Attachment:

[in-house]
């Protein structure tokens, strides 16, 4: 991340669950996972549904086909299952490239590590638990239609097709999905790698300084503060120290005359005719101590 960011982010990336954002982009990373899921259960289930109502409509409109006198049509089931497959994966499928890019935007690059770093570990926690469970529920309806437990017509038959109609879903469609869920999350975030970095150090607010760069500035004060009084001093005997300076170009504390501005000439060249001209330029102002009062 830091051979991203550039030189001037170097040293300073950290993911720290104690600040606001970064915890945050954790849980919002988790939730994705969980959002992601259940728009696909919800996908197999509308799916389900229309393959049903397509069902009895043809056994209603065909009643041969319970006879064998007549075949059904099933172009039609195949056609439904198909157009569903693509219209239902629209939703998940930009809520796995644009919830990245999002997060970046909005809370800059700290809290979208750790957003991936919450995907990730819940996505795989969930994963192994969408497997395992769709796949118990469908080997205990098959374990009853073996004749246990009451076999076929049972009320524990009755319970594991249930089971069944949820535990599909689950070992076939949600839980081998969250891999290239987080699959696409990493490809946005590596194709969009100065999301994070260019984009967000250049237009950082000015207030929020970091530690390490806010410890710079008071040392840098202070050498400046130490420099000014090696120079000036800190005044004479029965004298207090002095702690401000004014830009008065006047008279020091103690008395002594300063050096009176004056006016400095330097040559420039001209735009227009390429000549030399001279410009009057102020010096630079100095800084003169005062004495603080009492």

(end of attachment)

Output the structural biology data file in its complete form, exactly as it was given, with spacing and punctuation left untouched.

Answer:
[in-house]
């Protein structure tokens, strides 16, 4: 991340669950996972549904086909299952490239590590638990239609097709999905790698300084503060120290005359005719101590 960011982010990336954002982009990373899921259960289930109502409509409109006198049509089931497959994966499928890019935007690059770093570990926690469970529920309806437990017509038959109609879903469609869920999350975030970095150090607010760069500035004060009084001093005997300076170009504390501005000439060249001209330029102002009062 830091051979991203550039030189001037170097040293300073950290993911720290104690600040606001970064915890945050954790849980919002988790939730994705969980959002992601259940728009696909919800996908197999509308799916389900229309393959049903397509069902009895043809056994209603065909009643041969319970006879064998007549075949059904099933172009039609195949056609439904198909157009569903693509219209239902629209939703998940930009809520796995644009919830990245999002997060970046909005809370800059700290809290979208750790957003991936919450995907990730819940996505795989969930994963192994969408497997395992769709796949118990469908080997205990098959374990009853073996004749246990009451076999076929049972009320524990009755319970594991249930089971069944949820535990599909689950070992076939949600839980081998969250891999290239987080699959696409990493490809946005590596194709969009100065999301994070260019984009967000250049237009950082000015207030929020970091530690390490806010410890710079008071040392840098202070050498400046130490420099000014090696120079000036800190005044004479029965004298207090002095702690401000004014830009008065006047008279020091103690008395002594300063050096009176004056006016400095330097040559420039001209735009227009390429000549030399001279410009009057102020010096630079100095800084003169005062004495603080009492």